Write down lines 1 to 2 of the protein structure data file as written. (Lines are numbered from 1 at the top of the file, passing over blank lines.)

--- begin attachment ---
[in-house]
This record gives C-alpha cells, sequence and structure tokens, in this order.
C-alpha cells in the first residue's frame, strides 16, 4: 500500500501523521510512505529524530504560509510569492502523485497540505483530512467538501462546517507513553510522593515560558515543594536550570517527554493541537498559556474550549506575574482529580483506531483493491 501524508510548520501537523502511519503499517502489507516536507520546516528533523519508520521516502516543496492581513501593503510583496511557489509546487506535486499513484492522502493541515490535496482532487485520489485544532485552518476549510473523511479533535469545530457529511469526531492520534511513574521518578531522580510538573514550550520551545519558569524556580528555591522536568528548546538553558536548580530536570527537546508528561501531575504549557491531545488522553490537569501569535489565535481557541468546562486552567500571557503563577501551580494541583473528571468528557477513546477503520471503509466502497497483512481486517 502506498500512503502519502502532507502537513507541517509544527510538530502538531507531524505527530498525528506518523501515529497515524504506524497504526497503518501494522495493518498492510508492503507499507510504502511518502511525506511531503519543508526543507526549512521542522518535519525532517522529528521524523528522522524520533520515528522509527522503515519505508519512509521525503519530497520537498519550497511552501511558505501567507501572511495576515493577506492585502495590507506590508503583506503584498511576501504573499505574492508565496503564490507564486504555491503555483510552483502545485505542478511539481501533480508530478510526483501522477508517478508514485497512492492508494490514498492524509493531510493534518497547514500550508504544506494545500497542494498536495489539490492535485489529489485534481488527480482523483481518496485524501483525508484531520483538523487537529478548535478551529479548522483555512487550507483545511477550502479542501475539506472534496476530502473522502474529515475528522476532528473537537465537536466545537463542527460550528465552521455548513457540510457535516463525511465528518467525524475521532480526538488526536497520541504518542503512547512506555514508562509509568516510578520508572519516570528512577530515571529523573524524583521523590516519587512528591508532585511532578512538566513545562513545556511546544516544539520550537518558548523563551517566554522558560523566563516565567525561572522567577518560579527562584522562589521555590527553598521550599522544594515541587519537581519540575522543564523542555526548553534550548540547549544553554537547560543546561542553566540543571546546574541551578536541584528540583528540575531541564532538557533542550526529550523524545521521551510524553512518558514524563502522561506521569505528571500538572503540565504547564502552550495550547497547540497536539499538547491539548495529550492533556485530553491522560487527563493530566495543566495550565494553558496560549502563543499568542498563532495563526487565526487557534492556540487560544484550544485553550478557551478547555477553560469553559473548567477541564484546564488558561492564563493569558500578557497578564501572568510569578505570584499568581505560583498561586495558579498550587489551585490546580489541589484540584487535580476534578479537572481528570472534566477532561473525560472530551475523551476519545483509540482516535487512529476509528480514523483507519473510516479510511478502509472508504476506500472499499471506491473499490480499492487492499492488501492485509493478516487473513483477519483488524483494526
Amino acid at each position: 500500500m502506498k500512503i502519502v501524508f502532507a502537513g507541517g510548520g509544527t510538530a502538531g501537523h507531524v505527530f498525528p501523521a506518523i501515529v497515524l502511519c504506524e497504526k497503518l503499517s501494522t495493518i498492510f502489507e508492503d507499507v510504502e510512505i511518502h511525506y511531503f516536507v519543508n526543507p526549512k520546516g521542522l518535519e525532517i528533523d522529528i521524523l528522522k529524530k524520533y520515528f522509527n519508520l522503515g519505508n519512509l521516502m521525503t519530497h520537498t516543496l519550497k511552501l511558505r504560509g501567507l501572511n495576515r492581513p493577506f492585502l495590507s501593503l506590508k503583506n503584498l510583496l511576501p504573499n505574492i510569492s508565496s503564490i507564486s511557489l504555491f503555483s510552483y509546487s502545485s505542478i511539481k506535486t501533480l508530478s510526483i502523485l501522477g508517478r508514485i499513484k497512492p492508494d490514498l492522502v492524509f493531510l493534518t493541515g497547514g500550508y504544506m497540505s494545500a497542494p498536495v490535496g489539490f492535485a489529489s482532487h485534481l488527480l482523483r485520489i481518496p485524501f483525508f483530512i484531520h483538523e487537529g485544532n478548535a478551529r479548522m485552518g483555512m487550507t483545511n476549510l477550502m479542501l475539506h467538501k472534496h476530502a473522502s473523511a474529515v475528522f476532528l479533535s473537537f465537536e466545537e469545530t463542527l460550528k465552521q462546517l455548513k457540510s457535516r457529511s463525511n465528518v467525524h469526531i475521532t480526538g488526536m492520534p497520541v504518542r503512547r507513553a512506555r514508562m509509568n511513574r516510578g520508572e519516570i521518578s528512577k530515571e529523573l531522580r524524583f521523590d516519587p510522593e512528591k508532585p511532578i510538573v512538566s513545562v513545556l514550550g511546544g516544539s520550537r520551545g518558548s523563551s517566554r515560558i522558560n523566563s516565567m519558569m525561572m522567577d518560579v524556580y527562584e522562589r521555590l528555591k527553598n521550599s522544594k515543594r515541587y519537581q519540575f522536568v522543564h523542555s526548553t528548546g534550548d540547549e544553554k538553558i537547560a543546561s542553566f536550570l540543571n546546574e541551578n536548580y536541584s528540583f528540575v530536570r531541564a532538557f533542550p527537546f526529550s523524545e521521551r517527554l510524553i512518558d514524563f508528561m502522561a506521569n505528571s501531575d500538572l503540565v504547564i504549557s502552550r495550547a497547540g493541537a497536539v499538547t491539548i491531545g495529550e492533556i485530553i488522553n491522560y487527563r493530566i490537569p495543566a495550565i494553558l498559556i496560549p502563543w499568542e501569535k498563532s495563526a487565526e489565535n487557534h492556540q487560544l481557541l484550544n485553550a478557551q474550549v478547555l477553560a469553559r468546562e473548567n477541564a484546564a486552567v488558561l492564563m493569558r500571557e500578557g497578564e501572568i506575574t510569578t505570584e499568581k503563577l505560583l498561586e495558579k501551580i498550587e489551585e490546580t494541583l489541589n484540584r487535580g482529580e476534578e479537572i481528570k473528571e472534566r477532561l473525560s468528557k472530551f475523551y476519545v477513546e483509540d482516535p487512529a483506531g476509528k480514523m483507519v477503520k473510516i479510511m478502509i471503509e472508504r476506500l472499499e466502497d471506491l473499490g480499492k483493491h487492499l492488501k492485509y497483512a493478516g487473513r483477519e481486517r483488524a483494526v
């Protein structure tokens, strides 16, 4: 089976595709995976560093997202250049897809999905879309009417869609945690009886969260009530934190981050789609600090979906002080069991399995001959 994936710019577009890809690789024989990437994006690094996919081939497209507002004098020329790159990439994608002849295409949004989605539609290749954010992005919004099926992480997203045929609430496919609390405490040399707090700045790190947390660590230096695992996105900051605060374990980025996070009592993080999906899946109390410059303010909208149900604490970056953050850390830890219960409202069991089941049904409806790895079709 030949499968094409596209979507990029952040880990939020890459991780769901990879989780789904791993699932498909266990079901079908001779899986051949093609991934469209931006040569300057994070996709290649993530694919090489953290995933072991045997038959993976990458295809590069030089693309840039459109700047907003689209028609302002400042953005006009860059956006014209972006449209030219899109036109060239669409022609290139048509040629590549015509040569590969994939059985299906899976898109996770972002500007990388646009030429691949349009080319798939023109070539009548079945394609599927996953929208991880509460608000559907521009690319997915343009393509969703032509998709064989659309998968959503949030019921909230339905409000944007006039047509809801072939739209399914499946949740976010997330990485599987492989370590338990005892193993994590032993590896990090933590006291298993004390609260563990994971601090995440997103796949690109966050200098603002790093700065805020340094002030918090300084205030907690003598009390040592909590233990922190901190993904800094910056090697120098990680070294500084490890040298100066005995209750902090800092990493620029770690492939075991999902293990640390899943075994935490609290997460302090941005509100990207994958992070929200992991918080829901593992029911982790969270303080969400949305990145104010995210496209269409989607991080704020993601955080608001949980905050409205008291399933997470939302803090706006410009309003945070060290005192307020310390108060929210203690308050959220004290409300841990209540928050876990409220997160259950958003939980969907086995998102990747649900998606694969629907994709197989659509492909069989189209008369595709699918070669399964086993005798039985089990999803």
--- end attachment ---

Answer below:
[in-house]
This record gives C-alpha cells, sequence and structure tokens, in this order.